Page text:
Ben Sigelman: Yeah, sure. So, I mean, let me talk about how this often works, I think, Pre-Lightstep, right? So typically people are alerted to something by their monitoring system, which is usually built around metrics. Okay, great. For what it’s worth, I think that piece makes sense. You should be using metrics to do a lot of your core monitoring. You then jump into some kind of chart that looks like a squiggly line. There’s going to be some kind of spike in that chart. And then there’s this immediate question of how to collaborate and to investigate this with other people. Because if it’s a real incident, you’re probably going to be bringing other people in as well. Now, Notebooks are really helpful because it gives you a shared place to do that investigation. Where this gets special with Lightstep is that if you hit a wall with metrics, and you will, because the only way you can investigate an anomaly with metrics is by filtering and grouping your metrics by attributes or tags.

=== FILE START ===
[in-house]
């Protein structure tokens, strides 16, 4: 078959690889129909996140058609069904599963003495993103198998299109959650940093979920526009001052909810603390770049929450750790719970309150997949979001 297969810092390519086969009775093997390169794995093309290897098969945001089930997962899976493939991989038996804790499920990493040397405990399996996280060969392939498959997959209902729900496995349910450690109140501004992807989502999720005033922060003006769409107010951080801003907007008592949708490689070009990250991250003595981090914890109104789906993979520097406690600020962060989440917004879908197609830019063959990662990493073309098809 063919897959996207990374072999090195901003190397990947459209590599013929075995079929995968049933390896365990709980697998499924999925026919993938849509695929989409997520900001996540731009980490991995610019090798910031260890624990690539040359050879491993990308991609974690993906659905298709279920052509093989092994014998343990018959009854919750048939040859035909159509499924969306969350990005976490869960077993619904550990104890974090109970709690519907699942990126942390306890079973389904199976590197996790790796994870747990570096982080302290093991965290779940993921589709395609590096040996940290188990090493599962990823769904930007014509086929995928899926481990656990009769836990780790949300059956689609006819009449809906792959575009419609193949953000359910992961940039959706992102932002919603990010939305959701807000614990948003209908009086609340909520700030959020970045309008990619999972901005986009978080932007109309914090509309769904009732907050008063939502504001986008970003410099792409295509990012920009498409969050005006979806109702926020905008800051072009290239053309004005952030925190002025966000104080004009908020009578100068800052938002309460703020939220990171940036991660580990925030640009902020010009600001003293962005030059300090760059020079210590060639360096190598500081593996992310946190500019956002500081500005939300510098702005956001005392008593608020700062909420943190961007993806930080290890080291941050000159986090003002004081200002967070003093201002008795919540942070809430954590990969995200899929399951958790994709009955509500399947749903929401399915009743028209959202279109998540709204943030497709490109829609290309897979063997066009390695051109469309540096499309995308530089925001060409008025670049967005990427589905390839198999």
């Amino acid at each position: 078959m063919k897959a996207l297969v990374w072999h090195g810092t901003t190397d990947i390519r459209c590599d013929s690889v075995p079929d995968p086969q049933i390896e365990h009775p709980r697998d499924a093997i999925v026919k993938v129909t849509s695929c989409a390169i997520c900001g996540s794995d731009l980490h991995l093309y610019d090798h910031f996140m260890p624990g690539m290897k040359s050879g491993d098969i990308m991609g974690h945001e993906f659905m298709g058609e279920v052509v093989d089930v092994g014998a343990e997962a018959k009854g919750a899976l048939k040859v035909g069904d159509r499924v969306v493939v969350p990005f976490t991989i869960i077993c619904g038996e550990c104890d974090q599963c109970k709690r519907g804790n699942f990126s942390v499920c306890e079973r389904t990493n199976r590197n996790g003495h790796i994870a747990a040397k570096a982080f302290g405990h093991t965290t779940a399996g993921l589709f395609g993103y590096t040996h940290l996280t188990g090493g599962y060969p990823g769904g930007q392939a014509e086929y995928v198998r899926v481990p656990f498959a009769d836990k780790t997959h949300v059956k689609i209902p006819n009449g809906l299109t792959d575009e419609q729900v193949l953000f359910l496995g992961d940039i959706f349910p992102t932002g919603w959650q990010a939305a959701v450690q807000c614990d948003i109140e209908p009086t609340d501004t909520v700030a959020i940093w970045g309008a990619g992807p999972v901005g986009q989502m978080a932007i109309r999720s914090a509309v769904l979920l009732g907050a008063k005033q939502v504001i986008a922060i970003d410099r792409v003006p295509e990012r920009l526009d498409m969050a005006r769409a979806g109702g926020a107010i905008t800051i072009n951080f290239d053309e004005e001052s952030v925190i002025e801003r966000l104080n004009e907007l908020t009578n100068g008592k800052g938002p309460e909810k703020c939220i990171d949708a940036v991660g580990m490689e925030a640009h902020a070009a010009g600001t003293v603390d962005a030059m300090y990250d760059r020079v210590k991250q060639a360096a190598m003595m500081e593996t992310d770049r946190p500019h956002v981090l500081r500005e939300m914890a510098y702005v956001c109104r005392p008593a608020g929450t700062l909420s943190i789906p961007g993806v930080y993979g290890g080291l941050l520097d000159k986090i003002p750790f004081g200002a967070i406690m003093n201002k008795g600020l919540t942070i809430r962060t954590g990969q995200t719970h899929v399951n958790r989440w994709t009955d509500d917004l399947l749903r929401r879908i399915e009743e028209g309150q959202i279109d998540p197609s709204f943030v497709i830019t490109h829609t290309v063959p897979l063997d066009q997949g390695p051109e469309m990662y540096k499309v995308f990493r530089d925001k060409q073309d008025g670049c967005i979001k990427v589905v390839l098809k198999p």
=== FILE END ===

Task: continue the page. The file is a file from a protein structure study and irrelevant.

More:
And that gets really expensive very quickly because the only way to do that is to add high cardinality tags and attributes to your metrics, which in turn creates a huge bill. But even if you do that, all you’ve done is turned one squiggly line into hundreds of squiggly lines. And if you try to find the one that explains the anomaly, that’s still not enough to really understand the issue. And people will then pivot over to other technologies and other systems to do observability and to investigate that change. What’s special about Lightstep’s approach to Notebooks is that we streamline that entire process like we recently… Last year, we announced Lightstep’s change intelligence functionality, which allows you to find an anomaly in metrics to just click on it, ask Lightstep to analyze that deviation, and we will find, even if we have to cross from metrics over to tracing, even if we have to cross boundaries from this service to one of its descendants or something up above it in the stack, we’ll do that analysis automatically.